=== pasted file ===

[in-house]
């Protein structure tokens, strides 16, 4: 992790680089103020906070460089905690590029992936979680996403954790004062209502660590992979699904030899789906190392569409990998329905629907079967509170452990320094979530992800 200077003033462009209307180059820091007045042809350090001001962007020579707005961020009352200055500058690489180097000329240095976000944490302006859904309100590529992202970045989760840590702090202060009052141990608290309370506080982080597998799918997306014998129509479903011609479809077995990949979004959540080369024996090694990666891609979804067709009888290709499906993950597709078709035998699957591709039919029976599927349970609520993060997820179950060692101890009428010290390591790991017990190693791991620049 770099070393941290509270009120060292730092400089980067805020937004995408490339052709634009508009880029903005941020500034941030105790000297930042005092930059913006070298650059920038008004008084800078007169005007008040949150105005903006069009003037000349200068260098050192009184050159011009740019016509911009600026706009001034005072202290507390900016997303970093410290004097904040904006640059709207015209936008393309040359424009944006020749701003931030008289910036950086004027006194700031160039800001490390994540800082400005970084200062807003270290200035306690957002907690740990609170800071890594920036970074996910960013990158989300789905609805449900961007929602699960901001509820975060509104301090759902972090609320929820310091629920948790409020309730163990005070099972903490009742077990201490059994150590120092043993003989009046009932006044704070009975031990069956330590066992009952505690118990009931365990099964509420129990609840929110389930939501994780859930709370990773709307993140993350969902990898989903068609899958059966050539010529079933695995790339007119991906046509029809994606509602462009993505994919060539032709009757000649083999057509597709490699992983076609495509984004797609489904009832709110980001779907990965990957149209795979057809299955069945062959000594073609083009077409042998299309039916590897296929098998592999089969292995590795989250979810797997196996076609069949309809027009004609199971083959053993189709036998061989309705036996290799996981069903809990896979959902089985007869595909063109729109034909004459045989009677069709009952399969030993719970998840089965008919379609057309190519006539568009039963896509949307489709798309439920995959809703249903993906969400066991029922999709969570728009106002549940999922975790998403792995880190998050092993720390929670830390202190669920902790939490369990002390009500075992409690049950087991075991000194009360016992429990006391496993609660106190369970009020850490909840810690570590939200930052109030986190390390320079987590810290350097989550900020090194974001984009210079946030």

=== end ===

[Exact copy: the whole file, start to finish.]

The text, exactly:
[in-house]
């Protein structure tokens, strides 16, 4: 992790680089103020906070460089905690590029992936979680996403954790004062209502660590992979699904030899789906190392569409990998329905629907079967509170452990320094979530992800 200077003033462009209307180059820091007045042809350090001001962007020579707005961020009352200055500058690489180097000329240095976000944490302006859904309100590529992202970045989760840590702090202060009052141990608290309370506080982080597998799918997306014998129509479903011609479809077995990949979004959540080369024996090694990666891609979804067709009888290709499906993950597709078709035998699957591709039919029976599927349970609520993060997820179950060692101890009428010290390591790991017990190693791991620049 770099070393941290509270009120060292730092400089980067805020937004995408490339052709634009508009880029903005941020500034941030105790000297930042005092930059913006070298650059920038008004008084800078007169005007008040949150105005903006069009003037000349200068260098050192009184050159011009740019016509911009600026706009001034005072202290507390900016997303970093410290004097904040904006640059709207015209936008393309040359424009944006020749701003931030008289910036950086004027006194700031160039800001490390994540800082400005970084200062807003270290200035306690957002907690740990609170800071890594920036970074996910960013990158989300789905609805449900961007929602699960901001509820975060509104301090759902972090609320929820310091629920948790409020309730163990005070099972903490009742077990201490059994150590120092043993003989009046009932006044704070009975031990069956330590066992009952505690118990009931365990099964509420129990609840929110389930939501994780859930709370990773709307993140993350969902990898989903068609899958059966050539010529079933695995790339007119991906046509029809994606509602462009993505994919060539032709009757000649083999057509597709490699992983076609495509984004797609489904009832709110980001779907990965990957149209795979057809299955069945062959000594073609083009077409042998299309039916590897296929098998592999089969292995590795989250979810797997196996076609069949309809027009004609199971083959053993189709036998061989309705036996290799996981069903809990896979959902089985007869595909063109729109034909004459045989009677069709009952399969030993719970998840089965008919379609057309190519006539568009039963896509949307489709798309439920995959809703249903993906969400066991029922999709969570728009106002549940999922975790998403792995880190998050092993720390929670830390202190669920902790939490369990002390009500075992409690049950087991075991000194009360016992429990006391496993609660106190369970009020850490909840810690570590939200930052109030986190390390320079987590810290350097989550900020090194974001984009210079946030």